No miracle beyond the fact
that when the gasses massed
and blew a hole in the elevator,
killing three, he’d been stuck
in the field, fixing a cranky axle,
his grain truck unmovable.
And the next day, only singed
when a sudden storm sent
lightning through the tractor cab.
His Dekalb cap consumed
by flames, his balding scalp
On the third day, he heard
the voice of God stutter
from a hornet’s nest and reached
a hand to touch the mouth.
And the hornets did attack,
but the stings lacked any venom.
The neighbors whispered then
about luck and cheated death.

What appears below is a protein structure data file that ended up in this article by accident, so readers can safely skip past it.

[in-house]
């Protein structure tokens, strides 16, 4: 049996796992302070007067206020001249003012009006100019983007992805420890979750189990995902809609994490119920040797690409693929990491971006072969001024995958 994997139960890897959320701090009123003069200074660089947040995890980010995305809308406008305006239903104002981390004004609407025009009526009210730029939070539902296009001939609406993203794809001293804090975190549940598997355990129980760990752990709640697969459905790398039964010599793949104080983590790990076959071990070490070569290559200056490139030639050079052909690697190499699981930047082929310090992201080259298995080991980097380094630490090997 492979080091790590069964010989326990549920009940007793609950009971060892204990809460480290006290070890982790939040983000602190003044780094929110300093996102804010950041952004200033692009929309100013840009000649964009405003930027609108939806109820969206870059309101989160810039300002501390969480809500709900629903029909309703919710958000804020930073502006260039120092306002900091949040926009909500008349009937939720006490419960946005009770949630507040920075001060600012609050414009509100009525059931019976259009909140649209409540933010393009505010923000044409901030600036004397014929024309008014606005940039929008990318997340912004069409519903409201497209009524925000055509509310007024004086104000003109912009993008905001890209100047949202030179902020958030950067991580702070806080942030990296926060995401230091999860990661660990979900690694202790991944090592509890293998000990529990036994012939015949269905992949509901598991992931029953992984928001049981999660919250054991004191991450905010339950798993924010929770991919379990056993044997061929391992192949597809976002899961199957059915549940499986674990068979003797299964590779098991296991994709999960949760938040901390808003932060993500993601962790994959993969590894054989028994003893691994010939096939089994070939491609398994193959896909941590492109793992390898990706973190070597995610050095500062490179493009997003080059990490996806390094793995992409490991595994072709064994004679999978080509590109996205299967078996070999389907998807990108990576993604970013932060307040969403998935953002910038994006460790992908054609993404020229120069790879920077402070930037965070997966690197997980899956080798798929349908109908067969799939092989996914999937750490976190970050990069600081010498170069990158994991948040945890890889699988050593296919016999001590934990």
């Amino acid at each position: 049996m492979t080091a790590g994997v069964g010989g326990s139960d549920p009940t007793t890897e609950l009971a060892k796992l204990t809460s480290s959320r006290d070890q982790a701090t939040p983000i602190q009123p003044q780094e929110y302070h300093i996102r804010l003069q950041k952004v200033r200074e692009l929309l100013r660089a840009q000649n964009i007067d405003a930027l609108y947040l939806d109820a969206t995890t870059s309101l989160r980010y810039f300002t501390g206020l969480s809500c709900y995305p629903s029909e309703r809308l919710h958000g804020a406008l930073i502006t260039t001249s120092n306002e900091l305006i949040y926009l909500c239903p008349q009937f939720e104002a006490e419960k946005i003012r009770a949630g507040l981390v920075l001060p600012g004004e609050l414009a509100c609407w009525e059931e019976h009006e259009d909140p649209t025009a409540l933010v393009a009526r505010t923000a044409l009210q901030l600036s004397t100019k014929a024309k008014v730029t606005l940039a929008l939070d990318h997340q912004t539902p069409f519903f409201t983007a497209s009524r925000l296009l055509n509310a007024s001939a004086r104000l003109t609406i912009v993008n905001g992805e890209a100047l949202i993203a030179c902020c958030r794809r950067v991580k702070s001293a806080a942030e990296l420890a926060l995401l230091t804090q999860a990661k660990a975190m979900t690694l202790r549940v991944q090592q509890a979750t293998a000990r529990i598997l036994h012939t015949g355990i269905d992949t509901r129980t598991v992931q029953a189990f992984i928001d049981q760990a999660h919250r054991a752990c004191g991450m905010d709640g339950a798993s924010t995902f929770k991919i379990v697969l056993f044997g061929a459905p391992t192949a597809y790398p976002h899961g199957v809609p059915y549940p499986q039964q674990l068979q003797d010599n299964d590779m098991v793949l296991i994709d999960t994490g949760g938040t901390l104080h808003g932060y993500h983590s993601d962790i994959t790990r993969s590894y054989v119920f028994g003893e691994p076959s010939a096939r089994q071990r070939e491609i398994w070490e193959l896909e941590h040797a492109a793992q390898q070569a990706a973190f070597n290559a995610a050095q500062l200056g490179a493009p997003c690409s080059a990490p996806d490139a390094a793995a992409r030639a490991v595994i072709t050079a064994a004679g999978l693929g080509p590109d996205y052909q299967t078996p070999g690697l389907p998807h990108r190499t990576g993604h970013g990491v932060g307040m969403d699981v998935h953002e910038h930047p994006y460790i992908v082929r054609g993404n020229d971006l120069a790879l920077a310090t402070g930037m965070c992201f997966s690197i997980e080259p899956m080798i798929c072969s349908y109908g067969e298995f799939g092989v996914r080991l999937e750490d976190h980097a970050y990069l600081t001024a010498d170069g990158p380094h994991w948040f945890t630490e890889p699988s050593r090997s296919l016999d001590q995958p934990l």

They made more visits to the man
in hopes their own bruised bodies
might find relief. When that failed,
they began to pray
for this man’s early death, to speed
the time to sainthood
when they could skim the mystery
from the relic of his bones,
hold it between their teeth and taste
the light his body had foretold.
Sandy Longhorn is the author of Blood Almanac (Anhinga Press), which won the Anhinga Prize for Poetry. New poems are forthcoming or have appeared recently in Adanna, Escape Into Life, Lake Effect, New South, South Dakota Review, and elsewhere. Longhorn lives in Little Rock, AR, is an Arkansas Arts Council fellow, and blogs at Myself the only Kangaroo among the Beauty.